Member, Tumor Signaling and Angiogenesis
Professor of Physiology, Oral Biology, Graduate Studies, Cellular Biology and Anatomy, Medicine (Dermatology) and Orthopedic Surgery
Georgia Cancer Center
1467 Laney Walker Blvd., CA-1008
My laboratory is interested in the signals that regulate normal cell processes and what goes wrong in cancer, with the idea that prevention of cancer may be as effective, or perhaps even more effective, than treatment of the disease. In particular, I study the signaling mechanisms that regulate the growth (proliferation) and maturation (differentiation) of epidermal keratinocytes, the primary cell constituents of the outer layer of the skin, the epidermis. Keratinocytes can transform into the non-melanoma skin cancers, which are the most common cancers in the world, with approximately three million new cases diagnosed each year in the United States alone. While most non-melanoma skin cancers are remedied by surgical removal, treatment is often disfiguring as these cancers occur mostly on visible skin. My laboratory has identified one signal that promotes keratinocyte growth, maturation and survival while another signaling pathway that we study inhibits growth and promotes maturation, and both are abnormal in non-melanoma skin cancers.
Protein Kinase D in Epidermal Keratinocyte Proliferation, Differentiation, Survival
My laboratory investigates the signaling mechanisms that regulate the proliferation and differentiation of epidermal keratinocytes and the role of these mechanisms in the development of non-melanoma skin cancers. The etiology of the non-melanoma skin cancers is not entirely understood, although the most important risk factor for these cancers is chronic sun exposure, that is, ultraviolet (UV) radiation. We are studying the involvement of protein kinase D in promoting keratinocyte proliferation and survival and inhibiting differentiation. We previously showed that protein kinase D levels are increased in the non-melanoma skin cancer basal cell carcinoma, that protein kinase D is activated by UV irradiation of epidermal keratinocytes and that this activated protein kinase D protects keratinocytes from UV-induced cell death (apoptosis). Thus, our results provide a potential link between protein kinase D, sun-induced non-melanoma skin cancers and epidermal tumorigenesis. We are currently examining the mechanism by which protein kinase D protects keratinocytes from UV-induced apoptosis.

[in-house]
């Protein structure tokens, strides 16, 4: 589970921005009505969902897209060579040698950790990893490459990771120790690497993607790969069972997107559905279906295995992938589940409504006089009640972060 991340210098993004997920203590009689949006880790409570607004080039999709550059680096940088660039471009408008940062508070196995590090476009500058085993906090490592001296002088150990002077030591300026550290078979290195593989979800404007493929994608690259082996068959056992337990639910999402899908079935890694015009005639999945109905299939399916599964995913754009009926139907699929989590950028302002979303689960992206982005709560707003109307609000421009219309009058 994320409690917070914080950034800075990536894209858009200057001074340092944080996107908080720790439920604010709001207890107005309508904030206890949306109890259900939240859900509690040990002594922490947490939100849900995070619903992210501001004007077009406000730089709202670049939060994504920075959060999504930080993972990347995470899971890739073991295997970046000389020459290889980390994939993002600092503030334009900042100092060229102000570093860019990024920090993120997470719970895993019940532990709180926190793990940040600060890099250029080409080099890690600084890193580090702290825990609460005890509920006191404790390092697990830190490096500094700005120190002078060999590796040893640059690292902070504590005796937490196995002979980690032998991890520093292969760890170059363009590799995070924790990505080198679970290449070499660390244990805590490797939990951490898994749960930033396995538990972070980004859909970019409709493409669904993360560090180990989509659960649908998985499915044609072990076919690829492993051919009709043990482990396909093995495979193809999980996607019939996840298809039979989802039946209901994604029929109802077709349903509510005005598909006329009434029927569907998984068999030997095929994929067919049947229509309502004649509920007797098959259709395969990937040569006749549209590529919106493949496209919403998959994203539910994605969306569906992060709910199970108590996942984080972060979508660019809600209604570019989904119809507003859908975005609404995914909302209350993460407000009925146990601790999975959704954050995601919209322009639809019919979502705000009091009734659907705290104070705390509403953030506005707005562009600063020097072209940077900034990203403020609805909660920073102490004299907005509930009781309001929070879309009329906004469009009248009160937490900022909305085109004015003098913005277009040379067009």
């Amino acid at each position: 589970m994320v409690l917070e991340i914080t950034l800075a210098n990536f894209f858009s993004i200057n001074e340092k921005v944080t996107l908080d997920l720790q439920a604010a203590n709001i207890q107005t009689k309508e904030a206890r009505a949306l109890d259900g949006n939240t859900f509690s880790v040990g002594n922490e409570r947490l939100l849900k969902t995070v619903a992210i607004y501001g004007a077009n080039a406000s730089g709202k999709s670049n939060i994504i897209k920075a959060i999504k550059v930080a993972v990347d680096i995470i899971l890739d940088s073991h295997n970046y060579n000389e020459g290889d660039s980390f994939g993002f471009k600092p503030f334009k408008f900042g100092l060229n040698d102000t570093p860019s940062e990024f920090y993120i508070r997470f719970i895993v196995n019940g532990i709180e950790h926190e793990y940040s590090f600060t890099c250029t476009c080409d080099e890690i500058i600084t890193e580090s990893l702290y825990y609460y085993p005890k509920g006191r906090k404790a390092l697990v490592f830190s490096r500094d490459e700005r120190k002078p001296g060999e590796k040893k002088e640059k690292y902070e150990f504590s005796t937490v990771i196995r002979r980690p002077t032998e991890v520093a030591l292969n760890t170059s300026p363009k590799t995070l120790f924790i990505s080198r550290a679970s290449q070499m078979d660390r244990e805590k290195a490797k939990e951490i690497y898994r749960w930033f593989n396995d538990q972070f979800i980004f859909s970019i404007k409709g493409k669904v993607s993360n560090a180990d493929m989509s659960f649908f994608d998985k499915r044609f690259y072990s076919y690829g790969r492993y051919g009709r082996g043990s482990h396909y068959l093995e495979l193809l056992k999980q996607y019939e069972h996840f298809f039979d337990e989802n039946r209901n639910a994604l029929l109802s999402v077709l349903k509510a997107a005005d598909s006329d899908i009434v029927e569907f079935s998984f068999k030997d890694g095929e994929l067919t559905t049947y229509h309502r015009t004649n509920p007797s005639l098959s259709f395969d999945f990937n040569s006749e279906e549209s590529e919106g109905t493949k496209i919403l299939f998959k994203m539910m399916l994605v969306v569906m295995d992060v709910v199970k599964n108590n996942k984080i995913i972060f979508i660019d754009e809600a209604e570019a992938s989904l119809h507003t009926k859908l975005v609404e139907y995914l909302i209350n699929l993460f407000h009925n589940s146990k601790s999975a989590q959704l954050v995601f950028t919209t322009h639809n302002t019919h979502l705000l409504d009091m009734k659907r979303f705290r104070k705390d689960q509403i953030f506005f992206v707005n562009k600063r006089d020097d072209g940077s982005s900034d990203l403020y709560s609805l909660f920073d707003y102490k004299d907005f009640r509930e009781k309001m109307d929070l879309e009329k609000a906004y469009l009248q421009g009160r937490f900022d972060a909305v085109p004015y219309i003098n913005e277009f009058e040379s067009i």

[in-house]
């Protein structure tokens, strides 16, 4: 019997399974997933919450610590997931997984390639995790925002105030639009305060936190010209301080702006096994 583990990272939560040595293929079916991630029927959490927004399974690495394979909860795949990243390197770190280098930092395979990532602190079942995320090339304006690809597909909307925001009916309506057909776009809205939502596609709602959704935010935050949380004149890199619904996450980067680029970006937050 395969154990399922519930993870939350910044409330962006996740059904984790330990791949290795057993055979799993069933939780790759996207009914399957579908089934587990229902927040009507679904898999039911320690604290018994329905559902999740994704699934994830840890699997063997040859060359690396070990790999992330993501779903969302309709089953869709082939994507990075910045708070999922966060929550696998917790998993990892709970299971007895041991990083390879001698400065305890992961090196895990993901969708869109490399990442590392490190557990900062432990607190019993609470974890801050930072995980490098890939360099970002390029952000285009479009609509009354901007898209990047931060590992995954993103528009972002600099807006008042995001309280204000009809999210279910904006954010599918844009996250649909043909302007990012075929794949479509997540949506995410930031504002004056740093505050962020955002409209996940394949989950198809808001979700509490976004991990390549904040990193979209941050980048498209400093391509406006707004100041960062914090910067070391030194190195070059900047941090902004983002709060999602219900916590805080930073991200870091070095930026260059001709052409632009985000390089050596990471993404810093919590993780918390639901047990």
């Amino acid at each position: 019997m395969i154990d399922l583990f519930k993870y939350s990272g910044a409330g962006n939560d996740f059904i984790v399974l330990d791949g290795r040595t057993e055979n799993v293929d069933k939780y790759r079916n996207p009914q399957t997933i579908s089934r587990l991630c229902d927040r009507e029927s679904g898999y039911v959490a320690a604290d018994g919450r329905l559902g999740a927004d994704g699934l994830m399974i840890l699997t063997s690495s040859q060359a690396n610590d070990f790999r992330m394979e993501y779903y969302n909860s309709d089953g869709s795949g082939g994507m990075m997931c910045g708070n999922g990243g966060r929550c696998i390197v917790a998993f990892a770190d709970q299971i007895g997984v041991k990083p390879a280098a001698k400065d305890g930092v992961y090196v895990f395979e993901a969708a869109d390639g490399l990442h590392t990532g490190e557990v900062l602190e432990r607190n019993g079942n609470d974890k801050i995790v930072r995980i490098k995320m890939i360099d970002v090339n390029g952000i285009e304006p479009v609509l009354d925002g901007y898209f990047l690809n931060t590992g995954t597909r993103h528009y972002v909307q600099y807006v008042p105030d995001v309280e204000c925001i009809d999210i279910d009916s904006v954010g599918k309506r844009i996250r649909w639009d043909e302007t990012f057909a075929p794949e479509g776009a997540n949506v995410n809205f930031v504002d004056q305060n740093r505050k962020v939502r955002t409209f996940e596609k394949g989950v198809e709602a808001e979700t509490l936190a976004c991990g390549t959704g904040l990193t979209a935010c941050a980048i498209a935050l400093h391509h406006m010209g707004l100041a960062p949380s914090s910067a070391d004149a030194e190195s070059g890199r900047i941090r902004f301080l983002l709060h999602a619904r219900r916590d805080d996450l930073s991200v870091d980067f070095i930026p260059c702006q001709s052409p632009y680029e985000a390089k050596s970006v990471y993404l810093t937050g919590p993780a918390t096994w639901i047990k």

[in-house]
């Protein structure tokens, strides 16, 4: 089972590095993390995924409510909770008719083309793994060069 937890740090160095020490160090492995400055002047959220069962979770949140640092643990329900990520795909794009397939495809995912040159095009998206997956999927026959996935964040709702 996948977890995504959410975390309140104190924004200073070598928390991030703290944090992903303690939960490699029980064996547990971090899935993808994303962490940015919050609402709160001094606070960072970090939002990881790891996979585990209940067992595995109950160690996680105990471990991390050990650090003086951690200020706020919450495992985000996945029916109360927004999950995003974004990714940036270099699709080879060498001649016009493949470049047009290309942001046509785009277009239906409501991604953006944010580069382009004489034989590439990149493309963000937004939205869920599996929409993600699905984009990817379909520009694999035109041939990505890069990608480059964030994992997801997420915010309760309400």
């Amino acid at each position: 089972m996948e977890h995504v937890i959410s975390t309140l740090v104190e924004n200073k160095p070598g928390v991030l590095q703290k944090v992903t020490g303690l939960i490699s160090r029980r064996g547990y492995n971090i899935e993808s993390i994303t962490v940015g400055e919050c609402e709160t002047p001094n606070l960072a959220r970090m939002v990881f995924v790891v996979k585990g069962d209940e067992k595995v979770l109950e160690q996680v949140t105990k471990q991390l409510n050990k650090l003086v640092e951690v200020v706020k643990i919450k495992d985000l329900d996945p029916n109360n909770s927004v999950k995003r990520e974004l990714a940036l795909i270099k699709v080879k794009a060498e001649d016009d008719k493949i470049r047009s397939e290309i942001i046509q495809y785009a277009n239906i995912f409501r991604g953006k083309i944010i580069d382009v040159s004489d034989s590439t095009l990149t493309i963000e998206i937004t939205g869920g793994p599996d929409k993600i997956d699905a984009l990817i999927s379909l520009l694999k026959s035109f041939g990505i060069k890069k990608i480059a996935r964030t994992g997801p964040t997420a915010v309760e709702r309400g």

The Phospholipase D2-Aquaporin-3 Signaling Module in Epidermal Keratinocyte Proliferation, Differentiation and Tumorigenesis
On the other side of the equation, my laboratory has also found evidence of the involvement of another pathway in inhibiting keratinocyte proliferation and stimulating differentiation. This pathway is composed of the lipid-metabolizing ezyme phospholipase D2 (PLD2) and the glycerol transporter aquaporin-3 (AQP3). PLD2 is able to convert the glycerol transported by AQP3 into the lipid signal phosphatidylglycerol (PG), which can regulate keratinocyte growth and maturation. Furthermore, the levels of AQP3 and/or PLD2 are abnormal in the non-melanoma skin cancers, suggesting a potential role in cancer development in the skin. AQP3 may also be involved in the skin disease psoriasis, which is characterized by excessive (non-cancerous) proliferation of keratinocytes, abnormal keratinocyte differentiation and skin inflammation. In both cases we are investigating the regulation of the pathway components as well as the mechanisms by which these factors act to regulate keratinocyte and skin function
Other Areas of Interest
Finally, my laboratory collaborates with a number of other laboratories to understand the cell signaling mechanisms that regulate various other cell processes, including breast, prostate and metastatic colon cancer cell proliferation and/or cell death (apoptosis), as well as hormone secretion, bone formation and corneal epithelial wound healing.
VA Merit Bollag (PI) 07/01/16-06/30/20
Veterans Administration 6 calendar months
“Epidermal Aquaporin-3 in Psoriasis”
The aim of this award is to determine the role of aquaporin-3 in psoriasis and the effect of aquaporin-3-transported glycerol in this disease.
P01 AG27175 Isales (PI)
NIH/NIA 1.2 calendar months
“Age-induced Impairment of Nutrient Signaling Results in Bone Loss”
The aim of this program project is to determine the role of nutrients in regulating bone formation by mesenchymal stem cells and osteoblasts and the decrease observed with aging.
Role: Co-Investigator on Project #1